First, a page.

As the war ended in 1919, he had been promoted to the position of a Lieutenant by then. His political bent and his excellent combative skills had him instated in a leadership position in the Einwohnerwehr militia.

He also kept his eyes on the rise of the Nazi Party and joined the party in 1922 and got arrested briefly in late 1923 when the Nazi party attempted a failed coup on the German government.

Getting released from the jail, Gottlob Berger decided to walk a separate path and worked as a physical education teacher as he had lost interest in politics. But towards the end of the 1920s, he rejoined the Nazi Party, and in January 1931, he further joined the Sturmabteilung, SA.

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Activities within the Nazi Party

In January 1933, the Nazi Party rose to power and with that Gottlob Berger accepted his appointment as the leader of the Schutzhaft Operations. However, his SA career came into trouble when he clashed with other young leaders of the party. He was considered to be too outspoken and way too ambitious. In the mid 1930s, he was appointed by Heinrich Himmler as the head of the sports office, which was a part of Heinrich’s personal staff.

In 1938, Gottlob Berger was appointed into the SS main office as the chief of the recruiting department, which further led the SS to become an instrumental tool in the arsenal of the Nazi Party. Gottlob’s organizational skills also led him to be considered as the perfect candidate for the SS recruitment office as he was the one who proposed for SS to be transformed into a combat troop, which was known as the Waffen-SS.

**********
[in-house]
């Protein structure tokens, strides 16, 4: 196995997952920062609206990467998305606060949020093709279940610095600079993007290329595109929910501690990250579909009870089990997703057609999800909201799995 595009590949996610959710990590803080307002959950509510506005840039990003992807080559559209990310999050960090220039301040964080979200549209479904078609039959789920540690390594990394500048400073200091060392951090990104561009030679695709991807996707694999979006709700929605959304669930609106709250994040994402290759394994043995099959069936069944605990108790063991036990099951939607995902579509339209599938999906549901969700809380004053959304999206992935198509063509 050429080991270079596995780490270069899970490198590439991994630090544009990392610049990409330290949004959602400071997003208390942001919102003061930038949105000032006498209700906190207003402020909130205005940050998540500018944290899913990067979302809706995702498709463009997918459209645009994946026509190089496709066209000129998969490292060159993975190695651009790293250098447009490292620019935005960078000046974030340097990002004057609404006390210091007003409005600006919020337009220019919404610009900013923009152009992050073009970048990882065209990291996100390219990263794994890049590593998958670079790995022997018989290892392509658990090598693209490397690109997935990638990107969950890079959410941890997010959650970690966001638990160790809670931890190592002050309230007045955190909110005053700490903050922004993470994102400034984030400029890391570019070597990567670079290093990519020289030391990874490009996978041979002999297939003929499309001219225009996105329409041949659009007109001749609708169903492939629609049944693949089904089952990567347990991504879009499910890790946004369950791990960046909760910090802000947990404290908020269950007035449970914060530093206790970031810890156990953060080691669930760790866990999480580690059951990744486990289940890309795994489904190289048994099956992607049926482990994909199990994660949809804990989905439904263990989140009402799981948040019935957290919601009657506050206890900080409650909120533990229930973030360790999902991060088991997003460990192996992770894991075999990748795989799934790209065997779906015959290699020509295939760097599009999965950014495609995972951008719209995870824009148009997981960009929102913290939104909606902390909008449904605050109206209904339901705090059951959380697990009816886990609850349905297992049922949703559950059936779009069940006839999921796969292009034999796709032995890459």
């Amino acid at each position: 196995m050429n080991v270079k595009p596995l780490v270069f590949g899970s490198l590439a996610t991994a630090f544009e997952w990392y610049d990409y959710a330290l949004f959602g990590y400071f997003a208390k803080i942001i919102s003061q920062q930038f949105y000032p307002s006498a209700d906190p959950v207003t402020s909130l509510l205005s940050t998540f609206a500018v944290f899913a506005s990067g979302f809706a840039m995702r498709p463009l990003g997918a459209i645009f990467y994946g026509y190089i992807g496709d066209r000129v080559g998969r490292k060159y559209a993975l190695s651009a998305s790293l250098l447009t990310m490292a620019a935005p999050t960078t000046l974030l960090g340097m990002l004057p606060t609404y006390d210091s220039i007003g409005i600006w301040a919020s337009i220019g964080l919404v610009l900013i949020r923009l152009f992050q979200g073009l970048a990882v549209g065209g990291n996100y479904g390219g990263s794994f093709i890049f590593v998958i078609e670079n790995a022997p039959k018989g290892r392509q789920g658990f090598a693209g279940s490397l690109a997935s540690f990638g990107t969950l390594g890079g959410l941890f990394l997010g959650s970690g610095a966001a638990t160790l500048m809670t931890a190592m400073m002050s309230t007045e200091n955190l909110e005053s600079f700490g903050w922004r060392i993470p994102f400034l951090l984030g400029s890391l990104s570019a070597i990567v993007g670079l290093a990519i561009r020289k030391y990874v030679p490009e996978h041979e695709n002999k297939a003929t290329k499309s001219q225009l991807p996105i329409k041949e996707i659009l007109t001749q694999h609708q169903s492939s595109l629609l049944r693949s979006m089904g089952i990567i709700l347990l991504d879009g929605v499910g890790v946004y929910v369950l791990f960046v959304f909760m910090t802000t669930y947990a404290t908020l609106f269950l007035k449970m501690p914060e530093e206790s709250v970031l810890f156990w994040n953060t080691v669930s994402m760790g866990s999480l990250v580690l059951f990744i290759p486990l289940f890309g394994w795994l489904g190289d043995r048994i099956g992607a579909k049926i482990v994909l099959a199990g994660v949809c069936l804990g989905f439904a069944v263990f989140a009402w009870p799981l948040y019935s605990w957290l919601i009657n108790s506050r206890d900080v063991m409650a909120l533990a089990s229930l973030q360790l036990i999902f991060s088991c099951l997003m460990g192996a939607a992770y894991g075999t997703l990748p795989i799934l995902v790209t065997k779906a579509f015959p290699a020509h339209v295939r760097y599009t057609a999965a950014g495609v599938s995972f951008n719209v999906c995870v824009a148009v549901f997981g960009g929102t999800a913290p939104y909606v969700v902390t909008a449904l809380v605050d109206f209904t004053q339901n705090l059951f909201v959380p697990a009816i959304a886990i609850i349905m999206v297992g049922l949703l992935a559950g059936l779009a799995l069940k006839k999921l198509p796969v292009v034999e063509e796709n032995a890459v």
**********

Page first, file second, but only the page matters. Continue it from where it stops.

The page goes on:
In the next year, he was appointed as the chief of the SS-HA and it played a major role in Wehrmacht, the combined German forces, take control. Gottlob’s recruitment methods were largely questioned by the senior Nazi officials as he blatantly included Scandinavian and western European candidates into the SS.

Unlike other Nazi officials, he did not care much about SS being a replacement for the religion, as ‘racial purity’ was what the Nazi party propagated. And Gottlob’s recruitment methods of recruitment stated that even the people who did not adhere to the ‘racial purity’ concept, were also to be made part of the SS.

Despite many roadblocks that came his way, Gottlob was massively successful in appointing more than 60,000 men in the Waffen-SS. By the end of 1940, he was also recruiting the convicted criminals into the SS.

German Guidance Office was further formed in the early 1941, with its main goal being the recruitment of the ‘Germanic Men’ from all over Europe. Around the same time, Hitler gave his nod to the creation of SS Volunteer Regiment Northwest, in order to recruit manpower from Flanders and the Netherlands and hence, 2500 more men were recruited into the SS.